If you don't have access to one of these cutters, you might use a hand-held grinder (such as a Dremel tool) with a thin abrasive "cut-off wheel." If you don't have a suitable cable cutter, you would do well to have exact length information wWhen you buy such housing so that the shop that sells it to you can cut it for you.
It is not necessary to grind the ends of index-compatible housing, because, if you cut it with an appropriate tool, it comes out flat. It is still usually necessary to open up the end of the plastic liner with a scriber or awl.
The final loop at most rear derailers is short and has a nearly 180 degree bend. Index-compatible housing is normally used for this. I've taken to bending the piece of housing to the approximate shape it will be used in before cutting it.
If you cut the housing straight, all of the longitudinal wires come out the same length. When you bend the housing, the end acquires a slanted face, since the wires on the inside of the bend have a longer way to go around the curve. Cutting the housing while it is bent makes a smoother, more reliable connection at the end of the housing.
Ferrules are small caps, usually of nickel-plated brass, which fit over the end of a piece of cable housing. They help keep the housing aligned with the cable stop it fits into. Whenever possible, you should fit a ferrule on each end of a cut piece of housing. Some housing stops/adjusting barrels are too small to fit a ferrule into, so you don't always need to use one. Such stops will generally be a snug enough fit that they will act as a ferrule.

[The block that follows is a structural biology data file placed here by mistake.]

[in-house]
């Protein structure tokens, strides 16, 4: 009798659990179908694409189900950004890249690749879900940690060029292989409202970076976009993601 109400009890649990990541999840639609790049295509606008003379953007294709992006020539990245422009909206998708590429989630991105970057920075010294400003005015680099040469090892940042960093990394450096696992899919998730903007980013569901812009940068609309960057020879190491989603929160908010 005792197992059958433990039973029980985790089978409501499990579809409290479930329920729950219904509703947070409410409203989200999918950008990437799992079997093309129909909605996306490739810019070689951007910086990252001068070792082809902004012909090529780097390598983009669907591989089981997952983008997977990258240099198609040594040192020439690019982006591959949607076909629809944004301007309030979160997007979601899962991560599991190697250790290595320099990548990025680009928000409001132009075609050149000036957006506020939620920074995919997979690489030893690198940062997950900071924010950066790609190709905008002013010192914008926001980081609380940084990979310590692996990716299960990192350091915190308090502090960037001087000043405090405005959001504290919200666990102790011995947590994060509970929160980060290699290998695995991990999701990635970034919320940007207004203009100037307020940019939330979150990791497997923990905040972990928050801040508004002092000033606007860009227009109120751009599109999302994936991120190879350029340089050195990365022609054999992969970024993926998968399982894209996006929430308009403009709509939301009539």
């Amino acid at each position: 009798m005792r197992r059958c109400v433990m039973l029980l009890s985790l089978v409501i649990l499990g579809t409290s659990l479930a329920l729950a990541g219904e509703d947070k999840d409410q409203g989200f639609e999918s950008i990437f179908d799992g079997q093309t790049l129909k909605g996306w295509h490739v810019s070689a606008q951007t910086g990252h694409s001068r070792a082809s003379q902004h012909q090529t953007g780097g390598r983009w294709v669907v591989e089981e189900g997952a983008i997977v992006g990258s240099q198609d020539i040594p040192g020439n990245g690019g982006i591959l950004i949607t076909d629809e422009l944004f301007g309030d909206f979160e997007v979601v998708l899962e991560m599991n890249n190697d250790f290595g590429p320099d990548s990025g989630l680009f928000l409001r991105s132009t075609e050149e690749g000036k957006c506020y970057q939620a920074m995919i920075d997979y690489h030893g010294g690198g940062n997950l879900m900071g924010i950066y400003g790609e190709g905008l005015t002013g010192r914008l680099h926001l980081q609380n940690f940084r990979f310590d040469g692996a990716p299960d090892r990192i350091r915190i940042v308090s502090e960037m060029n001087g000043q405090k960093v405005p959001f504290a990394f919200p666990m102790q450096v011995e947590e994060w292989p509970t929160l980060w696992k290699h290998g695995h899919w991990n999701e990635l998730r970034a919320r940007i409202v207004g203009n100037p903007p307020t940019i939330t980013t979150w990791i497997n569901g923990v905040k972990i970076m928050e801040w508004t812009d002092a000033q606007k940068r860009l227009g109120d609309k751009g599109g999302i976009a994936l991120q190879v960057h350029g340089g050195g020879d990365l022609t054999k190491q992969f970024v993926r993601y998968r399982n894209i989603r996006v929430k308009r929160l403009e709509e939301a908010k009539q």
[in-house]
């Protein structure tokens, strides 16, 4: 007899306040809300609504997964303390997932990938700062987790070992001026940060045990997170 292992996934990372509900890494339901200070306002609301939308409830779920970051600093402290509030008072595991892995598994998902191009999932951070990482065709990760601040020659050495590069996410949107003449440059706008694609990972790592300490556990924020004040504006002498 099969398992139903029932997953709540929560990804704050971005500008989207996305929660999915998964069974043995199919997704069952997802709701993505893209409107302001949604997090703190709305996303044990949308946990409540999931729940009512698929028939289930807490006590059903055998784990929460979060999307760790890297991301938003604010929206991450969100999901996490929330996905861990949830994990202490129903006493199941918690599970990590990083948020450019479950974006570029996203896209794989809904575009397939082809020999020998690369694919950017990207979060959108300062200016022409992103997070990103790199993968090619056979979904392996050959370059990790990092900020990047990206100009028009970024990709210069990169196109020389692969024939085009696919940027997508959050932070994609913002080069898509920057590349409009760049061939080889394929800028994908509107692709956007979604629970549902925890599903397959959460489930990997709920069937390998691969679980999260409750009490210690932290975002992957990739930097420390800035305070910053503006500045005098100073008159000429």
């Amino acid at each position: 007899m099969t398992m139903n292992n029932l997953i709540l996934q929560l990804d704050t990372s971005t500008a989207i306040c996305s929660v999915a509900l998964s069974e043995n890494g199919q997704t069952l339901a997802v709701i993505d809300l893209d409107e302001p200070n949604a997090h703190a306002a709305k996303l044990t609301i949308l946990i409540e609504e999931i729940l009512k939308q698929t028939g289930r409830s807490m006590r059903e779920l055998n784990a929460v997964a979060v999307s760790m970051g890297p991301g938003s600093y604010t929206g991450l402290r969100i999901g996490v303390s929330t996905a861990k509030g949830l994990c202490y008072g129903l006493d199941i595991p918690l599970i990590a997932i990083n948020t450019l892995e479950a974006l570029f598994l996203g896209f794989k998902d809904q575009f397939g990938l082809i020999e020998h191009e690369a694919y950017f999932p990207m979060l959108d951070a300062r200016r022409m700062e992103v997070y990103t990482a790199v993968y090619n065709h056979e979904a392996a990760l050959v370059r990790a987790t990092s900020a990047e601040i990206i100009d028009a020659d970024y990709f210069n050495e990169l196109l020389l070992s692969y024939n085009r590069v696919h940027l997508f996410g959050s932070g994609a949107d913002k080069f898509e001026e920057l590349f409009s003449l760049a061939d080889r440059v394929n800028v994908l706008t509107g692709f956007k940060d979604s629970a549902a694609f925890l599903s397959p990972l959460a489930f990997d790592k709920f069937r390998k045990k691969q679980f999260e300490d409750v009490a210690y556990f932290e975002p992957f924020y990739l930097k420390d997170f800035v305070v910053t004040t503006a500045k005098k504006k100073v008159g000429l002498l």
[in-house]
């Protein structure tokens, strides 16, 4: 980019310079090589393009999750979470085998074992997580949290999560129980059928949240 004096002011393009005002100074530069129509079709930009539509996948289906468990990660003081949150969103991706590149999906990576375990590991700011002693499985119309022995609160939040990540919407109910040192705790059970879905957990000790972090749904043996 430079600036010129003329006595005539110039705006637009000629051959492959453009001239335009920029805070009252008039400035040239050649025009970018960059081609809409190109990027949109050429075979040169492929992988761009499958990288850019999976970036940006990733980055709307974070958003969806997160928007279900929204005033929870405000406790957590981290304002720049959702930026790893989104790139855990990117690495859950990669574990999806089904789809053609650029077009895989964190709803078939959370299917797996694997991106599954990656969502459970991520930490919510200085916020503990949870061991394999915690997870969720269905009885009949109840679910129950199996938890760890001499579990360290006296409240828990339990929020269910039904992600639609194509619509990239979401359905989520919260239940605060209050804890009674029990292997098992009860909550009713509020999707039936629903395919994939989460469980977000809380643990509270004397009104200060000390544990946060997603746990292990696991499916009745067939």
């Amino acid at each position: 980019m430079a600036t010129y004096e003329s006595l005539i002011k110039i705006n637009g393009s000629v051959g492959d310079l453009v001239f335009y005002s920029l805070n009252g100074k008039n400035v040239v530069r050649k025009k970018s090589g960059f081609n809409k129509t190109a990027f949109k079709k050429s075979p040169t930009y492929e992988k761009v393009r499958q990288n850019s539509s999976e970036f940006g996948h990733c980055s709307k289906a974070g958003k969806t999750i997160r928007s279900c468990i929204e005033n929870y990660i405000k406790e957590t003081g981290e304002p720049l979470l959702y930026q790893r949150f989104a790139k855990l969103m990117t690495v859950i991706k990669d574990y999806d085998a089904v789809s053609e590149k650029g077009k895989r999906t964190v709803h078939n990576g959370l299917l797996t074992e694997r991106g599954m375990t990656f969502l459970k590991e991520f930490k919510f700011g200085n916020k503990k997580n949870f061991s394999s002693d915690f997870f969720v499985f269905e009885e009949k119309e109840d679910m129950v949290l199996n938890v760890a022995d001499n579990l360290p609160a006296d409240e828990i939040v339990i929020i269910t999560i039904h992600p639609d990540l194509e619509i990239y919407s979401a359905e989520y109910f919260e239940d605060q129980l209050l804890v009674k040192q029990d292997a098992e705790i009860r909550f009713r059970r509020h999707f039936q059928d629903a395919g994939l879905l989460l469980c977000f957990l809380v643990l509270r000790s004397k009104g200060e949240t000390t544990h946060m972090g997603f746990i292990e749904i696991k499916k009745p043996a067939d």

Many brake levers take a ferrule which inserts directly into the lever. The image below shows some examples. All four of the ferrules in the top row are of essentially the same design and are interchangeable.
Ferrules for brake levers. The one at the bottom,
for an old Mafac lever, includes an adjuster.
The image below shows a BMX brake lever with one of these ferrules. The cylindrical cable end should be oiled, so it rotates smoothly in the lever. The cable may be removed and replaced by loosening it, pulling out the ferrule and sliding the inner wire out of slots.
Many modern flat-bar levers are threaded for an adjusting barrel, and a simple ferrule fits into this. The adjusting barrel and its locknut are slotted to ease removal and replacement of the cable. The lever itself may or may not be slotted.
The ferrule and special cable-end fitting in the image below work with a Sturmey-Archer trigger shifter. Also see our article about installing a cable in a trigger shifter.
Ferrules are particularly important with index-compatible housing. Even so, individual longitudinal housing strands can sometimes poke out of a ferrule next to the inner wire. You may have to look closely to notice the rogue strands. They cause deteriorating, erratic shifting. Generally, pre-cut index-compatible cable housing with tight-fitting ferrules is immune to this problem. Smaller-diameter (4 mm) index-compatible cable housing will generally fit into housing stops without removing the ferrules. Shimano ferrules have the small ends curved over to keep the strands of index-compatible housing from migrating toward the hole.